• if it is really hot, expect the ice to melt quickly. Not too quickly: the styrofoam container should help keep the cool in. But still, you can expect to change the ice for fresh ice sooner than you think.
  • You will need to keep making ice. Consider buying a few extra ice cube trays when you get this stuff, and devote a section of your freezer just to ice.
  • this is not going to change the temperature in your whole house. But if your house is terribly hot, it can give you an oasis of cool without having to leave and go to some place that does have A/C
  • be careful with the size of the hole for the fan. You don’t want to have the fan fall in the wet ice. If it did, grab the cord and unplug it first before you reach in and pull it out to reduce the risk of getting electrocuted!
  • try to get a fan strong enough to blow air such that it will leave the box, but not too heavy that the box won’t support it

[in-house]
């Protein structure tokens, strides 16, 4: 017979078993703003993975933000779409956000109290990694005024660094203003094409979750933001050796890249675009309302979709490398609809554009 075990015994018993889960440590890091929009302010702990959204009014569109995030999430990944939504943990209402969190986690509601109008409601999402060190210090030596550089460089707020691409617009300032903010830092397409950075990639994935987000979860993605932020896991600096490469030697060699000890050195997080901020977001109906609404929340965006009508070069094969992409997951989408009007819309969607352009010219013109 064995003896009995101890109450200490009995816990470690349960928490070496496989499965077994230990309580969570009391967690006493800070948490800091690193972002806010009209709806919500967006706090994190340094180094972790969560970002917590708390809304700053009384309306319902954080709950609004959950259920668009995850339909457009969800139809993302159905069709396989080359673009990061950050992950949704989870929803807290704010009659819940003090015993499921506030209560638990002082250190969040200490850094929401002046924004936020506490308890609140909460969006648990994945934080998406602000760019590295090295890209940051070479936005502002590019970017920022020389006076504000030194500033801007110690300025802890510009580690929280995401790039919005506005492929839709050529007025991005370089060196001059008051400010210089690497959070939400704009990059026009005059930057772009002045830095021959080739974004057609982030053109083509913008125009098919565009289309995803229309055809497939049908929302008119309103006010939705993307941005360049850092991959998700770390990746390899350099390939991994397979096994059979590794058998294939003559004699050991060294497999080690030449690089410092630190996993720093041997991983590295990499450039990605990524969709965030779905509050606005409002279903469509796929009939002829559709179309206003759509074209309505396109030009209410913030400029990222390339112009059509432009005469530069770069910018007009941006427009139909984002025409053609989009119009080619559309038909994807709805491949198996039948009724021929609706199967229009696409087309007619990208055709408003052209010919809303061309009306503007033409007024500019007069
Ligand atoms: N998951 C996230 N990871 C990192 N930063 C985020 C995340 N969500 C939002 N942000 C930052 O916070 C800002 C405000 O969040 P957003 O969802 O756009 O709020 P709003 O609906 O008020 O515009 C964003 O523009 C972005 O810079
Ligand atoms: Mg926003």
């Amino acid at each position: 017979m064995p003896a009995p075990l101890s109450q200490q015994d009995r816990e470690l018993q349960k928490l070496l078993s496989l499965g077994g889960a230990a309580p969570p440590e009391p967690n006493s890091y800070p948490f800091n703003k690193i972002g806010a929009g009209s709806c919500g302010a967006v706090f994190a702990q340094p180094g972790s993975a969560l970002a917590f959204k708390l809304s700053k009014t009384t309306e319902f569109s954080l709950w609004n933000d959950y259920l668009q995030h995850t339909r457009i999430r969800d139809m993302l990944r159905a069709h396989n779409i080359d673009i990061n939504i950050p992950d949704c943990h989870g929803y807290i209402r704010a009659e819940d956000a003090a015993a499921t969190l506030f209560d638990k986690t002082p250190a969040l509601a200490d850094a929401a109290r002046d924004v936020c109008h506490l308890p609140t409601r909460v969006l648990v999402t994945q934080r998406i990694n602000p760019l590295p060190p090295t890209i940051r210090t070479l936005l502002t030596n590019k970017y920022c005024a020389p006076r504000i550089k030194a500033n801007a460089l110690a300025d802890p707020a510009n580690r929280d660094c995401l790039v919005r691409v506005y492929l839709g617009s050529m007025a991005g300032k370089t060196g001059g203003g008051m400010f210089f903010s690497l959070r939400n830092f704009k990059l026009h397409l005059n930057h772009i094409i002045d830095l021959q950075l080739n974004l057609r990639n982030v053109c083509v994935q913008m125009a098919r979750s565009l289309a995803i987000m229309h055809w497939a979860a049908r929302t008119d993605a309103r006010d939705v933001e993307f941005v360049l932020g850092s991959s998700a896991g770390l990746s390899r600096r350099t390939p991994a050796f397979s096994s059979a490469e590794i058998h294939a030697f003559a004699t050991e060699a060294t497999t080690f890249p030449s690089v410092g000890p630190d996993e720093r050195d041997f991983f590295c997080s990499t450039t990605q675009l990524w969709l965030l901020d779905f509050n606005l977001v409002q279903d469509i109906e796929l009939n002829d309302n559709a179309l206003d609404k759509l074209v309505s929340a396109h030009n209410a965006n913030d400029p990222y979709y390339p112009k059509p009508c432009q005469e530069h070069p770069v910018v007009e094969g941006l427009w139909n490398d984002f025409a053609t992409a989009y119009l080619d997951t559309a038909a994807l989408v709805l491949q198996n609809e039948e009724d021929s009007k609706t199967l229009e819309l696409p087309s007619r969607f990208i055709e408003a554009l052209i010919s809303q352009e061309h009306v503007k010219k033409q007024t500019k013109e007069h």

Saturday night music with Chairlift

Here’s two live recordings of Brooklyn based Chairlift.

Here’s a more serious rendition they did for a Black Cab Session

And here’s a fun but well done cover of Beyonce’s “Party” (skip to the 1:00 mark or so to get to the song)

Enjoy!

 

Why I am going to start unfollowing food professionals, or the strength of Google+ over Twitter

I like food. I like eating it, making it, talking about it, and using social media to talk about it (e.g. Bernie Michalik’s posterous site).

However, to be frank, I am an amateur when it comes to food. No matter how much I do in this area, it will never be in the same league as people who are cooks and writers in this area.